Boekel Scientific Round Tissue Flotation Bath, 14792 (115V/230V)
- Edges serve as a convenient drying surface for processed slides
- Bath surface is black ceramic coated steel for improved visibility of tissue sections
- Supplied with dust cover, thermometer holder and non-skid rubber feet
- Equipped with on/off switch, pilot light, and thermostat
- Durable and inexpensive
- Rapid heat-up
- Easy to clean and maintain
- 2 year warranty
- Eliminate wrinkles and distortion during the preparation of paraffin embedded tissue sections
- Large waterbath rim is used to place microscope slides
Histology Laboratories specialize in the microscopic study of cells and tissues of plants and animals. Labs that focus on the microscopic study of diseased tissue are referred to as histopathology laboratories. Histology requires specialized equipment for preserving and preparing samples for viewing under a microscope. The process typically follows the same routine:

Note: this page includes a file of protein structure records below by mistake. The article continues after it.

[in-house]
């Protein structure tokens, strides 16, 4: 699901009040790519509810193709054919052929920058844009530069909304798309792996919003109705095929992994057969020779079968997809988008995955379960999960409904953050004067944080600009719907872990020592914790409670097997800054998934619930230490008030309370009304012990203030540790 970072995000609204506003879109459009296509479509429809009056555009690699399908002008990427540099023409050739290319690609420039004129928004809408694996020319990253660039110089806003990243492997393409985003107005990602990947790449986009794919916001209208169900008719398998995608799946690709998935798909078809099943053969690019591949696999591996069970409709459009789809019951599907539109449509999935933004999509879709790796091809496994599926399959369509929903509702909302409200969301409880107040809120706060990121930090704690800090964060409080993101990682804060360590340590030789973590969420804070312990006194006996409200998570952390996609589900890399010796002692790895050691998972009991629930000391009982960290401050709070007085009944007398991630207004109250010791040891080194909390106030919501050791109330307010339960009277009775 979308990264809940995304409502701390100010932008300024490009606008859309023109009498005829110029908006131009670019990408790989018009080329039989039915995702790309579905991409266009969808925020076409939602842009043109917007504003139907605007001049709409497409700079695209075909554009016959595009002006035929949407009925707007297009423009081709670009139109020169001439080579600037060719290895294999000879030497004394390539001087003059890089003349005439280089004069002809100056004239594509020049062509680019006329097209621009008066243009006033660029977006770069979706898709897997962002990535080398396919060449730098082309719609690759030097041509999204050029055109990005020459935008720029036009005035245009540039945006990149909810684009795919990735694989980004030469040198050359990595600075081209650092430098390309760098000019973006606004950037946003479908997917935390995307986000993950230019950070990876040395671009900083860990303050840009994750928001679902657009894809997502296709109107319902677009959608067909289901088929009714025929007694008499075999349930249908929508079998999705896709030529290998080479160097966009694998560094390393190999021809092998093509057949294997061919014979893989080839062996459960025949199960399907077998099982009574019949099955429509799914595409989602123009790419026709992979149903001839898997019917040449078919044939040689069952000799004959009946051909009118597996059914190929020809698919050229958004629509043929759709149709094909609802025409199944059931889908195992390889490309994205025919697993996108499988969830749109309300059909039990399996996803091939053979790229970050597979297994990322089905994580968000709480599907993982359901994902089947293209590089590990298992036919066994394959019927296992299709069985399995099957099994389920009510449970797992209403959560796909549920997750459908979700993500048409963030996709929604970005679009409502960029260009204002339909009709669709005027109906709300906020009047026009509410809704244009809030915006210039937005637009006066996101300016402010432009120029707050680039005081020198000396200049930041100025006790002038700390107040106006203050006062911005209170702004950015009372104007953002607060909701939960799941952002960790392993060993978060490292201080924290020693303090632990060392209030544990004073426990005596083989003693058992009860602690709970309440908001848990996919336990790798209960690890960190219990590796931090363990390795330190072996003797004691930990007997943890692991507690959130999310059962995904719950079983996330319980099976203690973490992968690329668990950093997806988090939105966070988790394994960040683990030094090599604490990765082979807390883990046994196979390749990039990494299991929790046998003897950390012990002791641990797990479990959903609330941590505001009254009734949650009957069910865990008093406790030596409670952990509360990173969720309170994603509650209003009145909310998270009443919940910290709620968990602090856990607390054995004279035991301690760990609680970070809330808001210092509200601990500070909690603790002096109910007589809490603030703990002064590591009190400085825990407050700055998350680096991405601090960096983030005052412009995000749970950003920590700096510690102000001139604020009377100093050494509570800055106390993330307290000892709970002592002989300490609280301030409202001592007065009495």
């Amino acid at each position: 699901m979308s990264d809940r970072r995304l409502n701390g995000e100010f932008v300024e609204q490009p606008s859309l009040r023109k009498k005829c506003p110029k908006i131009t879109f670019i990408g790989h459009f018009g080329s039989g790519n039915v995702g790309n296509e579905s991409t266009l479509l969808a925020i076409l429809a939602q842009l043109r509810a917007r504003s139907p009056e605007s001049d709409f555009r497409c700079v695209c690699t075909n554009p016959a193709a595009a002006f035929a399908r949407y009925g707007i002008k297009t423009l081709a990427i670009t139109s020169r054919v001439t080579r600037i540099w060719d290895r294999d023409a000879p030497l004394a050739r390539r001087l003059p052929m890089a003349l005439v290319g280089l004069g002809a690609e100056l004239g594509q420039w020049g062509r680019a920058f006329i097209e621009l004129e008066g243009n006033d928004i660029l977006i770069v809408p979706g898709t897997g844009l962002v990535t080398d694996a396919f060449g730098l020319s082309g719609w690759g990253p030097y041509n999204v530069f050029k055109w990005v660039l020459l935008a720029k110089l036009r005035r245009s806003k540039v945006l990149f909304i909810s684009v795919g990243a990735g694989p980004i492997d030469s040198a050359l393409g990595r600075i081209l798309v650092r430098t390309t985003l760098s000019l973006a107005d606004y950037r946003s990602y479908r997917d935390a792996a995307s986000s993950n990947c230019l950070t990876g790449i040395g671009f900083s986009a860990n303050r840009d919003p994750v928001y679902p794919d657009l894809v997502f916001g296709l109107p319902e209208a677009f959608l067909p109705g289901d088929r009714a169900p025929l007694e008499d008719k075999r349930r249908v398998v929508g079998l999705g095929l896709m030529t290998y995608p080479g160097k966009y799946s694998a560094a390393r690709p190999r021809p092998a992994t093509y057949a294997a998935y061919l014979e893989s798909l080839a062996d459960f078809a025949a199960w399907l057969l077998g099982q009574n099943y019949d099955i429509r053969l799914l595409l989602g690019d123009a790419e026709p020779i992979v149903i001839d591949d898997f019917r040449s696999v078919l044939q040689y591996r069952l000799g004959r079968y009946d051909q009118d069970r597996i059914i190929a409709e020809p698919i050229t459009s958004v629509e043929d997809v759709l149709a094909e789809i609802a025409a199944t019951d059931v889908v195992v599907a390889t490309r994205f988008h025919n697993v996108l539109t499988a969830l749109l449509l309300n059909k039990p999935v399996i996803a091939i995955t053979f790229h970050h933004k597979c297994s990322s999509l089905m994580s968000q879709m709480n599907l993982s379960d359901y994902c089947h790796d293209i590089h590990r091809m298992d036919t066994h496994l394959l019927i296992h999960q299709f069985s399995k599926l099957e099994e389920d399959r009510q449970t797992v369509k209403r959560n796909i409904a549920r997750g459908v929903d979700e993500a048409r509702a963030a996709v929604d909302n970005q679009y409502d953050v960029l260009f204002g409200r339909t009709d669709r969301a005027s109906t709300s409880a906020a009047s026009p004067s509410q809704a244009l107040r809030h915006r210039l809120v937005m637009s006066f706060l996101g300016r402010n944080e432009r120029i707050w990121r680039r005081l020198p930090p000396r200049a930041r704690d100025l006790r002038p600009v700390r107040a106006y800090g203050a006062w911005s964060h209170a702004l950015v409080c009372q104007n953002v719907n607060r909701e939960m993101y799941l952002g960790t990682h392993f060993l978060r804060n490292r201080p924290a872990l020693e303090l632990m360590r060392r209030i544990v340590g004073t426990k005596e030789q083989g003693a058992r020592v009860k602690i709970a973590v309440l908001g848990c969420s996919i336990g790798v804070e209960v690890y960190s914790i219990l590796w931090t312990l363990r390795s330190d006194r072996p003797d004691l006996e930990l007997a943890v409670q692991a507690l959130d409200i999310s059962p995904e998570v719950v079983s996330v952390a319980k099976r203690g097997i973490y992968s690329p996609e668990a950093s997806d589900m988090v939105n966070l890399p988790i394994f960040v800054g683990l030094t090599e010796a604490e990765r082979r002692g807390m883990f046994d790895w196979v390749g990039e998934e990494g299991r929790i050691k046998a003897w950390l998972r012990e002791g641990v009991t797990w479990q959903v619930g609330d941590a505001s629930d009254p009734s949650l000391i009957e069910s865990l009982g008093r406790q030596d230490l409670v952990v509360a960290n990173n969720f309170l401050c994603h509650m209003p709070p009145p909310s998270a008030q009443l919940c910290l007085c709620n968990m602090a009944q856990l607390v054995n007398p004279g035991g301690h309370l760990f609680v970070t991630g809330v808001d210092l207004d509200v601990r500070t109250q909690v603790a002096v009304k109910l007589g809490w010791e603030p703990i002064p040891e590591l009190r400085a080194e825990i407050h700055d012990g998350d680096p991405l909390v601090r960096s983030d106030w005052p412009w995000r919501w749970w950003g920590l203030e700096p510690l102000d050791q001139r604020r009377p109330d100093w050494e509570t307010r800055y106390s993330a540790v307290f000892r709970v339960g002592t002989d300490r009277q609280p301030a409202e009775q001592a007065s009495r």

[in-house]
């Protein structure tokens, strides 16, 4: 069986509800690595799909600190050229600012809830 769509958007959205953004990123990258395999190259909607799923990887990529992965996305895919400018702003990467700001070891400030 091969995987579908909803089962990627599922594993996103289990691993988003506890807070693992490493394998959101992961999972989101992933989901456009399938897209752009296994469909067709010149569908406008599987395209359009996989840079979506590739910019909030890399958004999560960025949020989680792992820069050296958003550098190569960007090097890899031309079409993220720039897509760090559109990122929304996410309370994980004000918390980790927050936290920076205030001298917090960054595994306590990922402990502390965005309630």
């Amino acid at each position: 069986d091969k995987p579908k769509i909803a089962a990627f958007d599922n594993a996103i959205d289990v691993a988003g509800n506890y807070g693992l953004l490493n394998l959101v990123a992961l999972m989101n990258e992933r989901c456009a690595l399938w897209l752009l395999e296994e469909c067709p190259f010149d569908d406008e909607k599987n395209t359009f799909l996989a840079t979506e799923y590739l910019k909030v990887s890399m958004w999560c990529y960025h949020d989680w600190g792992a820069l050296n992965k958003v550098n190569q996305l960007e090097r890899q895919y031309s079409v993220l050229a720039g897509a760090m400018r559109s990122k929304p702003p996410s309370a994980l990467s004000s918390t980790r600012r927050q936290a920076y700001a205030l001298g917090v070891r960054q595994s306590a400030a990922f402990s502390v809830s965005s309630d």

Grossing and Fixation - Tissue samples are taken and trimmed to the proper size. These samples are then placed into solutions to preserve the sample.
Processing - Water is removed from the sample and replaced with melted paraffin wax. The wax solidifies and maintains the tissue structure
Embedding - The tissue is placed in a larger block of wax so that it can be cut properly.
Sectioning - The paraffin block with tissue is placed into a microtome. The microtome slices sections of the tissue into a ribbon. This ribbon is then placed into a water bath so it can be placed on a slide.
Staining - Depending on the tissue type the sample needs to be stained so that the structures and items of interest can be viewed in a microscope. Molecular probes can be used to detect cancer, genetic anomalies, and bacteria or viral infections.
Viewing - The sample is views under a microscope.
Storing - Many samples require long term storage. Specially designed cabinets are used to store vast quantities of slides and cassettes.